The quote above is from Veronica Rodriquez of Jackson, Miss., referring to her 17-year old daughter, Ceara Sturgis, whose high school will not allow her graduation picture to appear in its yearbook because she was photographed wearing a tuxedo.
She is an honor student, trumpet player and goalie on the school's soccer team. Sturgis said she should get to decide how she looks in the senior photo.
"I feel like I'm not important, that the school is dismissing who I am as a gay student and that they don't even care about me. All I want is to be able to be me, and to be included in the yearbook," Sturgis said in a statement.
Veronica Rodriguez, 47, said school officials are trying to force her daughter – who doesn't even own a dress – to appear more feminine.
"The tux is who she is. She wears boys' clothes. She's athletic. She's gay. She's not feminine," said Rodriguez during an interview Thursday at the ACLU office, which has issued a demand letter to Principal Ronald Greer to publish the picture of Sturgis in the tuxedo. The ACLU says it's giving the school until Oct. 23 to respond before pursuing court action, said Kristy L. Bennett, the ACLU's legal director.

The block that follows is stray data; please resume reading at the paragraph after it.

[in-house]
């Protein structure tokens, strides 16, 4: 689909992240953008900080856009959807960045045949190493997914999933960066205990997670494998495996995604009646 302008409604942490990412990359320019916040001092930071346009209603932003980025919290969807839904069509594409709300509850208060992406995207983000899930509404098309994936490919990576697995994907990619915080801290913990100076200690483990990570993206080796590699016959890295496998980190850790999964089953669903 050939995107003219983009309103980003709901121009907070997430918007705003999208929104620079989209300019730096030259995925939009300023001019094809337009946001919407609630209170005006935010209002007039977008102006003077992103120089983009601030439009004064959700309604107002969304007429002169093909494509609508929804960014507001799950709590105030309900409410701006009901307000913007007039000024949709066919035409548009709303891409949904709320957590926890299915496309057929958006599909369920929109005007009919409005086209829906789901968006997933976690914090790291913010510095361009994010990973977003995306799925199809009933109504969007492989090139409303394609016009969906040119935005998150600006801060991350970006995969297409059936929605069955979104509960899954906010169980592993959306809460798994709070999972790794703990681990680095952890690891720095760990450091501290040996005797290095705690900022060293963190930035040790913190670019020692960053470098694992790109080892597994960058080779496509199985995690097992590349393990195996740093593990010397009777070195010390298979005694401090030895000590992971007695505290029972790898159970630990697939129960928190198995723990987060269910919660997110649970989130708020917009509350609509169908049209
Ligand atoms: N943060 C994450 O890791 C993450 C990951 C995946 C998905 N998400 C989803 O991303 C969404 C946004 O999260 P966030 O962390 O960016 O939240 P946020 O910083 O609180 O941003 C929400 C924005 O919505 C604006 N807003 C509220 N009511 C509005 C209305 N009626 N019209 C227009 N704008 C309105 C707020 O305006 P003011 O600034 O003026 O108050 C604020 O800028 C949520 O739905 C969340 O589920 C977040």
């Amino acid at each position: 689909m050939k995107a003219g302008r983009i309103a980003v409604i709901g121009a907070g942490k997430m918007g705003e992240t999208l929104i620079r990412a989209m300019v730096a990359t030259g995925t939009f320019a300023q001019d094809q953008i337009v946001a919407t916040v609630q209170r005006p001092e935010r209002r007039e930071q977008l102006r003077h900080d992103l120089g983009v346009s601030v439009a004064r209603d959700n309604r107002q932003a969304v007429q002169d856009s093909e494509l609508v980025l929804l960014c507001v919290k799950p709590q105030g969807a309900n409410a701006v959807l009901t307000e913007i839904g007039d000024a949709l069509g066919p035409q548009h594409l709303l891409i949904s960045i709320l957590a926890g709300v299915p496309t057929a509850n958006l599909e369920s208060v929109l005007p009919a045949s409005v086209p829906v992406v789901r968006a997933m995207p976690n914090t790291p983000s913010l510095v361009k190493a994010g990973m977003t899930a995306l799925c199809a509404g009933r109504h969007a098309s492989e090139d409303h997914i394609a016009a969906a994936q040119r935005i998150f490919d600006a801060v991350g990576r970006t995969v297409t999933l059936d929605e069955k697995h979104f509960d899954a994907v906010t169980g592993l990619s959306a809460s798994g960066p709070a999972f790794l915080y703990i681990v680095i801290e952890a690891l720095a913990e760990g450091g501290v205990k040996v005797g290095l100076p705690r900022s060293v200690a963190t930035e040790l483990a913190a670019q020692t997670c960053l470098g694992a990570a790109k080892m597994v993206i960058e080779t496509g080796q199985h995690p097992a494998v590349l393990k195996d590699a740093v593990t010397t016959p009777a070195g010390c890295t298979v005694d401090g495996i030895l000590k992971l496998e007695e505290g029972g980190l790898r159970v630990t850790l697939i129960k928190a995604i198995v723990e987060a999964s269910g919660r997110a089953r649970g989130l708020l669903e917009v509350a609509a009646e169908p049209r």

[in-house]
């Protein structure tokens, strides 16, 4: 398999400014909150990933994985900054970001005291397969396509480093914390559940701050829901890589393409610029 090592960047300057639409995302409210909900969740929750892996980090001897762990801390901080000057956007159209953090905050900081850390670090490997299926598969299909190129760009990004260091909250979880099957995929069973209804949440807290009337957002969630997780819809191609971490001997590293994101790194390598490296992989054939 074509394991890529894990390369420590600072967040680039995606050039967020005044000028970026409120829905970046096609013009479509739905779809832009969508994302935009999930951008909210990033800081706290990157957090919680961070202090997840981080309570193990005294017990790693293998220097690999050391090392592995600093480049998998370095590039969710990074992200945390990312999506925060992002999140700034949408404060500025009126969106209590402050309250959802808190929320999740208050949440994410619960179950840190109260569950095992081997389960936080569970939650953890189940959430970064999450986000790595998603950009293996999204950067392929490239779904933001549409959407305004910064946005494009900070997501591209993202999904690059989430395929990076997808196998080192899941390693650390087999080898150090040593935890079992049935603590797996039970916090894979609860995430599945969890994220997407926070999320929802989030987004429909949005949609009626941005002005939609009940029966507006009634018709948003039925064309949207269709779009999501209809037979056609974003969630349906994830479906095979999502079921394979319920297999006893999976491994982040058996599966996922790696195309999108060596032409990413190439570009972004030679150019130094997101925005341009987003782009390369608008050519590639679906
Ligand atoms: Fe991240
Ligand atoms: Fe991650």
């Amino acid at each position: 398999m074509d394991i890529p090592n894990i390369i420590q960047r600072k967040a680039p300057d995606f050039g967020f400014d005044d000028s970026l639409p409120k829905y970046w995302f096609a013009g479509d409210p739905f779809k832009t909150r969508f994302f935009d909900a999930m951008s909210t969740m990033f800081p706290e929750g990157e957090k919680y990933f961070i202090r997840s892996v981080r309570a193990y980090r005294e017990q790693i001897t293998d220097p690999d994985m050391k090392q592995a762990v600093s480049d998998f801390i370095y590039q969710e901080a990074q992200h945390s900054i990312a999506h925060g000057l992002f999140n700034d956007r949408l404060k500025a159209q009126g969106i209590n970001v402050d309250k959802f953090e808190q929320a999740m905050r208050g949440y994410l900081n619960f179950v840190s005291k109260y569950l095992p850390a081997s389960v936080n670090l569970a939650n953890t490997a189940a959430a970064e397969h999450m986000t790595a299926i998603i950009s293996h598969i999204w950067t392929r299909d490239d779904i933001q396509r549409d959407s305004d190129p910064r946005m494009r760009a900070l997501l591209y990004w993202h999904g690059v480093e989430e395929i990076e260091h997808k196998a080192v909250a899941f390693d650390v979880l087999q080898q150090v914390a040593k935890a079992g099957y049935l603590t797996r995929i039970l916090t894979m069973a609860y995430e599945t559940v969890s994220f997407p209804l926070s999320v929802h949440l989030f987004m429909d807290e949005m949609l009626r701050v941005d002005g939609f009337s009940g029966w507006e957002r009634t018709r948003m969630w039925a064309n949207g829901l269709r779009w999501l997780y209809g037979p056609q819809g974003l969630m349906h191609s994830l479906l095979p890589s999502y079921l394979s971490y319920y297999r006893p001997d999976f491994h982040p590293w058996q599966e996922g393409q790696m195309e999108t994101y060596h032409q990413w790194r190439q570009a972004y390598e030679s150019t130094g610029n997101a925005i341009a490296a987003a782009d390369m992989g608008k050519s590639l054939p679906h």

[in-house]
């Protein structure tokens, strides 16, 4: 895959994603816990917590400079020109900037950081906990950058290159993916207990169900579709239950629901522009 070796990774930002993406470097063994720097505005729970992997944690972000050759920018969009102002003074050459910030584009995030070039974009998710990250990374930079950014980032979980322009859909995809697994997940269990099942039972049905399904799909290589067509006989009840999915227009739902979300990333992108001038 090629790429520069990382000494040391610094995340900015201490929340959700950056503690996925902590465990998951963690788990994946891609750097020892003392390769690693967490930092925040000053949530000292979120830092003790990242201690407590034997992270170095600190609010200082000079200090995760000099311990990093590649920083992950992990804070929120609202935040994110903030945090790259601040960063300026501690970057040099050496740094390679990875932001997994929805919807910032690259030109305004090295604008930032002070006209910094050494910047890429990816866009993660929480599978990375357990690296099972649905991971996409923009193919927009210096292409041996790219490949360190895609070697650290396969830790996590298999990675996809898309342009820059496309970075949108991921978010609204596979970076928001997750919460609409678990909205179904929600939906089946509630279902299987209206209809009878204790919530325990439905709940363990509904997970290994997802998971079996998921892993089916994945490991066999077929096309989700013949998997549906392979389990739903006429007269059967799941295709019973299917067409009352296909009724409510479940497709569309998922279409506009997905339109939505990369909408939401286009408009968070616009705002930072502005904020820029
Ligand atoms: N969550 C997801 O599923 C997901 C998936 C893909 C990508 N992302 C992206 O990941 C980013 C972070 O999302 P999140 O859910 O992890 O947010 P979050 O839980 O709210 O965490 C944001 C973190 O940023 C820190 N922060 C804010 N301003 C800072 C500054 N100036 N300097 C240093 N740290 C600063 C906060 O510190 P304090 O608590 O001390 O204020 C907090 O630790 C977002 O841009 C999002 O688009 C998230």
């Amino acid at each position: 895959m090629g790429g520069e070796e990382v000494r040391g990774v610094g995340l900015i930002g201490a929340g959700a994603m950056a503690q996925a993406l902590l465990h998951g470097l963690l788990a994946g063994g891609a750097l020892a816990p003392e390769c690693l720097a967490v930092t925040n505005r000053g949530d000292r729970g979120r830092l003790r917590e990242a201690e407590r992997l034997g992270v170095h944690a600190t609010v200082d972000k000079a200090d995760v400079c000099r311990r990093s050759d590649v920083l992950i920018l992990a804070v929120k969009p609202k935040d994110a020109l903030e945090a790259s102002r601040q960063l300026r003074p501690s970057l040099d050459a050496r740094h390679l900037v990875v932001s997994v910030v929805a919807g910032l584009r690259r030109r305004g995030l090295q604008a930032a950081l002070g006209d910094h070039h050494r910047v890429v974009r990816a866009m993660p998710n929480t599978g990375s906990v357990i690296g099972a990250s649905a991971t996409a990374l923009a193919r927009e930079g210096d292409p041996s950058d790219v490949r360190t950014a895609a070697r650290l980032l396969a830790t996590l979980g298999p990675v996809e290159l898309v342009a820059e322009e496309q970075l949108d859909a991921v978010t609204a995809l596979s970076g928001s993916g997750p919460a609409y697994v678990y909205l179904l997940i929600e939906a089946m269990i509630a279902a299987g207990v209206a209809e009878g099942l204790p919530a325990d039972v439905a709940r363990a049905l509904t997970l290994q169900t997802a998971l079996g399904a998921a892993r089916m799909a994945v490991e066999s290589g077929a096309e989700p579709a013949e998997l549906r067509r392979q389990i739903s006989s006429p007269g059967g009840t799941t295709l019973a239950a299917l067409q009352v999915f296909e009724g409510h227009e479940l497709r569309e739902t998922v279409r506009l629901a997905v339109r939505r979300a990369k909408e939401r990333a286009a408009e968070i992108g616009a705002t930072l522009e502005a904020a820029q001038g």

You can read more of the story here. I haven't been able to find the outcome of the situation, but I will be following the story.
I know. In the grand scheme of things, given all that's happening in our private lives, in our communities, in this country and in the world, it seems an insignificant case.
But, you know, in the grand scheme of things, it's these stories of personal liberty that are foundational to our lives together.
I don't really care who you are or who you think you are or where your politics are on the broad spectrum of positions or posture. This is not about religious creed or ethnicity or nationality, but it does strike at the heart of "liberty and justice for all."
I don't care how uncomfortable "drag" makes you feel - male or female. As my dear friend, the Large and Lovely Beula Lamont, now numbered among the Saints, once said to me, "Honey, we're all born naked. Everything after that is all drag."
Ceara's case raises, yet again, the complexity of gender roles and perceptions and expectations. Hers is one more brick in the Wall of Sexism and Misogyny which is being dismantled by the truth of that complexity.
We've got a long way to go before we achieve the foundational ideal of "liberty and justice for all." Ceara's courage helps us take one more step on the path, as a nation, to being "a more perfect union."
Today's "Story of the Day" from StoryPeople, one of my favorite blogs is this:
I don't wear stuff to impress"All I want is to be able to be me," Ceara said.
people, she said.
I can't afford it yet.
Isn't that what any one of us wants, really?
Seems to me that Ceara is paying a very high price to wear a tuxedo in her graduation picture, not to impress, but to be authentic.
That's a price which all of us help her need to afford.
Otherwise, we're all broke.